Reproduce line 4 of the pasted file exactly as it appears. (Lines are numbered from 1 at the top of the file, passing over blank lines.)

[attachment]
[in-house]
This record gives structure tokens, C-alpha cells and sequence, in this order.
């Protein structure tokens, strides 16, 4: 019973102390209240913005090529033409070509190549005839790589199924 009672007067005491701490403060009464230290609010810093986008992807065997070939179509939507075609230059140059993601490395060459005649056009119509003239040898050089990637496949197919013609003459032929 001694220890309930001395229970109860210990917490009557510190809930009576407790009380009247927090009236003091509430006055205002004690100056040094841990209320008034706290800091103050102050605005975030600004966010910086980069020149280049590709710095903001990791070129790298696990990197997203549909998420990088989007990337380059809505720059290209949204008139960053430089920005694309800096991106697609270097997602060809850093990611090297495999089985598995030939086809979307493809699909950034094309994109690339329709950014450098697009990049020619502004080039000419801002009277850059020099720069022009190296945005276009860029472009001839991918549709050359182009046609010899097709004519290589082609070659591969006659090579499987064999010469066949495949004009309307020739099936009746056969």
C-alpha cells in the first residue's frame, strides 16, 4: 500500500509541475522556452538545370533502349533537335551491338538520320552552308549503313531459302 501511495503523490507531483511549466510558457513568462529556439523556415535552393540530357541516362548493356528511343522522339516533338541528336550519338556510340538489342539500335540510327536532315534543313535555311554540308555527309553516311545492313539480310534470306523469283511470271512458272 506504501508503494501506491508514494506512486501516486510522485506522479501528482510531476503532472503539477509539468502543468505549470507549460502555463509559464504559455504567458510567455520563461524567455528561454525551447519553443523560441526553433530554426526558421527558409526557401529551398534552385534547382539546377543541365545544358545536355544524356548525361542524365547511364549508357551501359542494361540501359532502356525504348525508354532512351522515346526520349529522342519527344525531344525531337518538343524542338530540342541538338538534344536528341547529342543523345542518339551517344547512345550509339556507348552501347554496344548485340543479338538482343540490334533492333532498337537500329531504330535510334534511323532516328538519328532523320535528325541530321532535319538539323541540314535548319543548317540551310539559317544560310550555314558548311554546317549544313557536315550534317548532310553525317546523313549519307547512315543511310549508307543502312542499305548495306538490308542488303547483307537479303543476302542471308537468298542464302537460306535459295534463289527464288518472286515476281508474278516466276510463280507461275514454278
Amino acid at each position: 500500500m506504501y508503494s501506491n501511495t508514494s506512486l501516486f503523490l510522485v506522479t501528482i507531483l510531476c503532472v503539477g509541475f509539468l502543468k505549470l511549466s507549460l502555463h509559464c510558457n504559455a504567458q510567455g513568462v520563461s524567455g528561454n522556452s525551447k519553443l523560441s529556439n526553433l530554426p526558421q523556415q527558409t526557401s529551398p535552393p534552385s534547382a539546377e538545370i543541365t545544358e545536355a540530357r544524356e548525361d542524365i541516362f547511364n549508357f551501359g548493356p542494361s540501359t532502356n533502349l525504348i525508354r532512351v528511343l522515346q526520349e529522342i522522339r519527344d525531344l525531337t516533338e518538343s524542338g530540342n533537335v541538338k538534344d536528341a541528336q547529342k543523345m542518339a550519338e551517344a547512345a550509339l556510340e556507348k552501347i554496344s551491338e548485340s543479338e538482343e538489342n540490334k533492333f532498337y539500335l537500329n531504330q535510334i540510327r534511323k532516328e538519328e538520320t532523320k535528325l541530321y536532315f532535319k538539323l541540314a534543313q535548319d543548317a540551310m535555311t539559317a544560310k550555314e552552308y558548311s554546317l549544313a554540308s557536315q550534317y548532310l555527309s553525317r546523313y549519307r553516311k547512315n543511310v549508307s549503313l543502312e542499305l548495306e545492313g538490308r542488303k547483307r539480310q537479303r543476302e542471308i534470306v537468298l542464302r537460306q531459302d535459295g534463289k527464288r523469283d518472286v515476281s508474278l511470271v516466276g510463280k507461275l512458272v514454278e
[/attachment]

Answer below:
C-alpha cells in the first residue's frame, strides 16, 4: 500500500509541475522556452538545370533502349533537335551491338538520320552552308549503313531459302 501511495503523490507531483511549466510558457513568462529556439523556415535552393540530357541516362548493356528511343522522339516533338541528336550519338556510340538489342539500335540510327536532315534543313535555311554540308555527309553516311545492313539480310534470306523469283511470271512458272 506504501508503494501506491508514494506512486501516486510522485506522479501528482510531476503532472503539477509539468502543468505549470507549460502555463509559464504559455504567458510567455520563461524567455528561454525551447519553443523560441526553433530554426526558421527558409526557401529551398534552385534547382539546377543541365545544358545536355544524356548525361542524365547511364549508357551501359542494361540501359532502356525504348525508354532512351522515346526520349529522342519527344525531344525531337518538343524542338530540342541538338538534344536528341547529342543523345542518339551517344547512345550509339556507348552501347554496344548485340543479338538482343540490334533492333532498337537500329531504330535510334534511323532516328538519328532523320535528325541530321532535319538539323541540314535548319543548317540551310539559317544560310550555314558548311554546317549544313557536315550534317548532310553525317546523313549519307547512315543511310549508307543502312542499305548495306538490308542488303547483307537479303543476302542471308537468298542464302537460306535459295534463289527464288518472286515476281508474278516466276510463280507461275514454278